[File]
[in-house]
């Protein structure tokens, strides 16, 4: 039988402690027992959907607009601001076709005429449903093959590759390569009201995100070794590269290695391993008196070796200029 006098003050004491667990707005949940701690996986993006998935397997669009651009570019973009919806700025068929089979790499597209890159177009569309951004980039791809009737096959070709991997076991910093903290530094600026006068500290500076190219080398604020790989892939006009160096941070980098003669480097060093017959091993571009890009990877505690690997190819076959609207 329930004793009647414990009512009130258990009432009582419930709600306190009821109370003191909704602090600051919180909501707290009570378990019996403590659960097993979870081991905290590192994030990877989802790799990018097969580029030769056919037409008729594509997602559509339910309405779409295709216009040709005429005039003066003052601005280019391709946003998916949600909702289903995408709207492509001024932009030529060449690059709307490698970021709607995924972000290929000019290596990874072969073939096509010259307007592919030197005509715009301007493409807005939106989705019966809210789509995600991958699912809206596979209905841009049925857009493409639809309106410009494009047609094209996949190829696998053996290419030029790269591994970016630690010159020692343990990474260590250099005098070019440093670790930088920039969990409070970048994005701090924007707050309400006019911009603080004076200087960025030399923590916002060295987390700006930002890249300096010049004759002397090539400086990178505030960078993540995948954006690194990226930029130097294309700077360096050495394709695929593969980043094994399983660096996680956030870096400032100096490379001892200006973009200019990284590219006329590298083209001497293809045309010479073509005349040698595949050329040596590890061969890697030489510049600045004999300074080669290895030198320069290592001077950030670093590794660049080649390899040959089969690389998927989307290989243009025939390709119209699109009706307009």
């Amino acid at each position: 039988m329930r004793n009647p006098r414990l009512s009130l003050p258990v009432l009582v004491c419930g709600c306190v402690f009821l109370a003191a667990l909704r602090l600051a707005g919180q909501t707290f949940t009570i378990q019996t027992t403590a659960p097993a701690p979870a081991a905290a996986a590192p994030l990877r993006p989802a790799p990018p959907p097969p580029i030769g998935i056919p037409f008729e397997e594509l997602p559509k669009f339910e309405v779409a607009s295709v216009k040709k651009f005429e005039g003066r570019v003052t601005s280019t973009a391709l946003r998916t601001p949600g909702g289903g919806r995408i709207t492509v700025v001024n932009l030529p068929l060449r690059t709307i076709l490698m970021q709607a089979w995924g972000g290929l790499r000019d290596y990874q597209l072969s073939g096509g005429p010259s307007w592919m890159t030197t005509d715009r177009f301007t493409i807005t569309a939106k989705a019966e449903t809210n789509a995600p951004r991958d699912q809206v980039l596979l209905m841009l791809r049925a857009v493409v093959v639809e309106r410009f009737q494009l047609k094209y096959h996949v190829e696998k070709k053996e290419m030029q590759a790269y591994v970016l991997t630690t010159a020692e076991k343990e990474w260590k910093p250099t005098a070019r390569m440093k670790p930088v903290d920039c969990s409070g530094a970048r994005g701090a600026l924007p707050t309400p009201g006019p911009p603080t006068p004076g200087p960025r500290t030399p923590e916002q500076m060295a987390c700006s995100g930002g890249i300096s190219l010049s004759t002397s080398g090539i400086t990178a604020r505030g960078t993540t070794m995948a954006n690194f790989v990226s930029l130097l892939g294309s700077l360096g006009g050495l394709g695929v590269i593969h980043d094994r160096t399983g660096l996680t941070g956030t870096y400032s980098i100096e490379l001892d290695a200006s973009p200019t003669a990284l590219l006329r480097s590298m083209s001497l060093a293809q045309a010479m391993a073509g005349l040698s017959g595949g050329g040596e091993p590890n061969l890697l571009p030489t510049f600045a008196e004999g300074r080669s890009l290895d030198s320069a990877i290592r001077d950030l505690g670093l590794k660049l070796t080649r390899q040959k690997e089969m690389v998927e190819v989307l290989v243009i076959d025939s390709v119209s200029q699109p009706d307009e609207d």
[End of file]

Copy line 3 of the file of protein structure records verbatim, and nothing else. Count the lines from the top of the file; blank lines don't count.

């Amino acid at each position: 039988m329930r004793n009647p006098r414990l009512s009130l003050p258990v009432l009582v004491c419930g709600c306190v402690f009821l109370a003191a667990l909704r602090l600051a707005g919180q909501t707290f949940t009570i378990q019996t027992t403590a659960p097993a701690p979870a081991a905290a996986a590192p994030l990877r993006p989802a790799p990018p959907p097969p580029i030769g998935i056919p037409f008729e397997e594509l997602p559509k669009f339910e309405v779409a607009s295709v216009k040709k651009f005429e005039g003066r570019v003052t601005s280019t973009a391709l946003r998916t601001p949600g909702g289903g919806r995408i709207t492509v700025v001024n932009l030529p068929l060449r690059t709307i076709l490698m970021q709607a089979w995924g972000g290929l790499r000019d290596y990874q597209l072969s073939g096509g005429p010259s307007w592919m890159t030197t005509d715009r177009f301007t493409i807005t569309a939106k989705a019966e449903t809210n789509a995600p951004r991958d699912q809206v980039l596979l209905m841009l791809r049925a857009v493409v093959v639809e309106r410009f009737q494009l047609k094209y096959h996949v190829e696998k070709k053996e290419m030029q590759a790269y591994v970016l991997t630690t010159a020692e076991k343990e990474w260590k910093p250099t005098a070019r390569m440093k670790p930088v903290d920039c969990s409070g530094a970048r994005g701090a600026l924007p707050t309400p009201g006019p911009p603080t006068p004076g200087p960025r500290t030399p923590e916002q500076m060295a987390c700006s995100g930002g890249i300096s190219l010049s004759t002397s080398g090539i400086t990178a604020r505030g960078t993540t070794m995948a954006n690194f790989v990226s930029l130097l892939g294309s700077l360096g006009g050495l394709g695929v590269i593969h980043d094994r160096t399983g660096l996680t941070g956030t870096y400032s980098i100096e490379l001892d290695a200006s973009p200019t003669a990284l590219l006329r480097s590298m083209s001497l060093a293809q045309a010479m391993a073509g005349l040698s017959g595949g050329g040596e091993p590890n061969l890697l571009p030489t510049f600045a008196e004999g300074r080669s890009l290895d030198s320069a990877i290592r001077d950030l505690g670093l590794k660049l070796t080649r390899q040959k690997e089969m690389v998927e190819v989307l290989v243009i076959d025939s390709v119209s200029q699109p009706d307009e609207d």